A common way for many people to distance themselves from the crisis going on around them is to numb their feelings with drugs or alcohol. For those already dealing with drug or alcohol addiction, the additional stress and long periods of social isolation can increase the urge to self-medicate.
Self-Care Strategies For Managing Stress
People deal with stress in many different ways. Some create healthy habits — such as choosing to go for a walk or practicing mindfulness. Others may take a counterproductive approach, such as increasing their dependency on alcohol, which can only intensify the already difficult challenges that one is facing.
Adopting a positive approach to stress management benefits both your mental and physical health. The following are a few practical ways that you can incorporate self-care habits into your daily routine.
- Stay connected with friends and family safely through phone calls, video chat, and social media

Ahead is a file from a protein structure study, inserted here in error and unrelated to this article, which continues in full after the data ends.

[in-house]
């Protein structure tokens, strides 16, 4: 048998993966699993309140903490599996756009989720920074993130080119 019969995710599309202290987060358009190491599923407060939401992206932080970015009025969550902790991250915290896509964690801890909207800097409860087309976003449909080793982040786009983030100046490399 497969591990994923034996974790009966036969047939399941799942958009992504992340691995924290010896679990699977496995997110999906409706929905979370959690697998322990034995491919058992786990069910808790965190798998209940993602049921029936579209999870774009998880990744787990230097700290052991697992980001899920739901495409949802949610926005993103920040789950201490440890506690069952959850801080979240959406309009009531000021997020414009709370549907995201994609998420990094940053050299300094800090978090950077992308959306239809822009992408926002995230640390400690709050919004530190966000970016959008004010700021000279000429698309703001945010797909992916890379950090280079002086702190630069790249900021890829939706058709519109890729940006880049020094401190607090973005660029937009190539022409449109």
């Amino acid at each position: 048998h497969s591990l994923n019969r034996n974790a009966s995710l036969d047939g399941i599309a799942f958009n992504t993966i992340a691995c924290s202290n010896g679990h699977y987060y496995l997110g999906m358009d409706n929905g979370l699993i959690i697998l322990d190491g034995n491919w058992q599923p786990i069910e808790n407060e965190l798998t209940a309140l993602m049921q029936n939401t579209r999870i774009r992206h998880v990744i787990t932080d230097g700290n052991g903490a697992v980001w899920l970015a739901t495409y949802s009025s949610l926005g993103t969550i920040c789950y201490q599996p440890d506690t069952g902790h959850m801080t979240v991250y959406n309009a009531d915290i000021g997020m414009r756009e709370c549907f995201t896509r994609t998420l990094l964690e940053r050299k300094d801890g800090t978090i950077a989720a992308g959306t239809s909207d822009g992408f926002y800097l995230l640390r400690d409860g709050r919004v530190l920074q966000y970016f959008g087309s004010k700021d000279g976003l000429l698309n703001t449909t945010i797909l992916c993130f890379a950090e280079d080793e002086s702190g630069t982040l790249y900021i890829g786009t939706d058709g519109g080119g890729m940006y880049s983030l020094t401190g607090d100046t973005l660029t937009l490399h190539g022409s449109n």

- Reduce mental stress by limiting news consumption
- Make sure to get enough sleep
- Practice mindfulness to reduce anxiety and avoid worrying about things that are beyond your control
- Focus on gratitude and appreciation for the good things in your life
- Eat healthy, well-balanced meals
- Exercise regularly
Stress Management Therapy in Los Angeles
Many people hesitate to seek professional help for stress and other mental health problems, hoping they will go away on their own. Unfortunately, this can lead to worsening symptoms and further complications.
At Blair Wellness Group, our patients have multiple weekly one-on-one sessions with a licensed, doctoral-level Clinical Psychologist who is professionally trained and skillfully experienced in stress management therapy, substance abuse, and relationship issues, as well as depression and anxiety disorders. We offer an exclusive variety of holistic treatment methods and various evidence-based treatment modalities to achieve our goal of ensuring that each patient receives the highest standard of quality care.
If you are seeking mental health treatment during these unprecedented times, reach out to us and request an appointment. We offer in-person, telephone, teletherapy, or virtual sessions. Call today at 310.999.4996.